China set to lead the rest of the economies

By Dan Steinbock
0 CommentsPrint E-mail China Daily, November 23, 2010
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In the past, developing countries depended on the growth of the advanced economies. Today, they depend on the growth of China. Threats to China's growth are also threats to the developing world, the rise of Asia and the global recovery.

The global financial crisis has seen Asia emerge as a global economic powerhouse. In another half a decade, Asia's economy could be as large as that of the United States and the European Union combined.

The rise of Asia is predicated on the sustained growth of China, which is helping support growth and poverty reduction in much of the developing world, as well as the fragile global recovery in the advanced world. But nothing in economic development is inevitable. The growth of China depends on a stable and peaceful international environment.

Despite the slow and fragile economic recovery, the global financial system remains in a period of significant uncertainty. Advanced economies are facing the difficult challenge of managing a smooth transition to self-sustaining growth, while stabilizing debt burdens under low and uncertain economic prospects.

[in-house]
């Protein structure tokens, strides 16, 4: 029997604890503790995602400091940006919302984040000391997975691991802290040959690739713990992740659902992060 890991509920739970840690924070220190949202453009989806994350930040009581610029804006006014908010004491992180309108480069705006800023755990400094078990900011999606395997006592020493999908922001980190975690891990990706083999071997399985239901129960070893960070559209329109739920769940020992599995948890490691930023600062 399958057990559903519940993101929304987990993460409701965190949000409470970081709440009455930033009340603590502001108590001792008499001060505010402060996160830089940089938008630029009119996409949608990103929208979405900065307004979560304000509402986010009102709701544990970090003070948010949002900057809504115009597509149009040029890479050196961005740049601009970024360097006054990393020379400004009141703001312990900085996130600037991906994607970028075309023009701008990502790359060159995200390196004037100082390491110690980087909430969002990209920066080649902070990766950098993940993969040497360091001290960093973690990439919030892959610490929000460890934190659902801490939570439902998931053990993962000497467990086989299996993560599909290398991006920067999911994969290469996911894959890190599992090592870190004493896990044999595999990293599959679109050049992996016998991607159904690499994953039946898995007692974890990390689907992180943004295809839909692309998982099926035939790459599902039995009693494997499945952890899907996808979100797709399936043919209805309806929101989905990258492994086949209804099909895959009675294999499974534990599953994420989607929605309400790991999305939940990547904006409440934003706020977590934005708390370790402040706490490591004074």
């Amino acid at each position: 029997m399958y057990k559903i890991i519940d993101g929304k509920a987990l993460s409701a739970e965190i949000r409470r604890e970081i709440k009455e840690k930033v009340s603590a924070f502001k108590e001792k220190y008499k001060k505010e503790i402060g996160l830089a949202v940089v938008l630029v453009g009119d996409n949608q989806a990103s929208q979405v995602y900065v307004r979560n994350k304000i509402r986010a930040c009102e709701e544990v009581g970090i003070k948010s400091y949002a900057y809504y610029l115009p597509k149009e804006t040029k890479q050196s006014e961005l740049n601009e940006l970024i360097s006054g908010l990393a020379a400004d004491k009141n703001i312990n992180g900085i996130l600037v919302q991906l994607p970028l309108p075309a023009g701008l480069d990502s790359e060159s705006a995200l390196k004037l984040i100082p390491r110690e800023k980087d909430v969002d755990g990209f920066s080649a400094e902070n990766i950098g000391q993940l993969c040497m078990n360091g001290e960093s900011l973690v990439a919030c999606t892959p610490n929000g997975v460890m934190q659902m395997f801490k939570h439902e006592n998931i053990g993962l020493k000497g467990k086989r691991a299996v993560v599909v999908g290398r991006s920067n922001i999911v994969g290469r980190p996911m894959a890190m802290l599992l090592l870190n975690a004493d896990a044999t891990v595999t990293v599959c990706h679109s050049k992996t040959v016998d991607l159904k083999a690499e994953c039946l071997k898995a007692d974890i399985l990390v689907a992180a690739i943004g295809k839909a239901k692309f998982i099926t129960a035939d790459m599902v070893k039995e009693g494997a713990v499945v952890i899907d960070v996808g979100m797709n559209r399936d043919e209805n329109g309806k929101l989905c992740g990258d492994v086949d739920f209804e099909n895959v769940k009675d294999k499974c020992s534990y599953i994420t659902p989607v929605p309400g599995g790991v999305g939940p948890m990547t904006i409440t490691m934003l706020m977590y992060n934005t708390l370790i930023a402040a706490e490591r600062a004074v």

In contrast, emerging economies have proven resilient to recent turbulences, but are vulnerable to a slowdown in mature markets and face risks in managing sizable and potentially volatile capital inflows.

As the leading economies in the advanced world are drifting into a "liquidity trap", many central banks are opting for new rounds of quantitative easing (QE). But since increased liquidity seeks for high returns, QE will drive "hot money" (short-term portfolio flows) into the high-yield emerging economies, which can inflate dangerous asset bubbles in the emerging Asia and elsewhere.

Despite the "strong dollar" rhetoric in the US, the dollar fell by one-third against major currencies between early 2002 and this summer. During the two months before the Federal Reserve's (Fed) QE decision, the dollar dropped an additional 7 percent.

For all practical purposes, new waves of QE would mean further decline in the dollar's value, which would penalize the major holders of US Treasury securities. As a result, massive US debts would be inflated.

In contrast to the developed world, recovery has proved relatively solid in the emerging world. While the leading advanced economies have exhausted the traditional instruments of monetary policy, the major emerging economies are only beginning to use them.

Recently, People's Bank of China (PBOC) raised its one-year deposit and lending rates to 2.5 percent and 5.56 percent. The Reserve Bank of India raised its benchmark short-term interest rate to 6.25 percent. Brazil's interest rates are already close to 11 percent.

Soon PBOC will raise the deposit reserve requirement ratio for banks by 50 basis points - the fifth such increase this year and the second this month.

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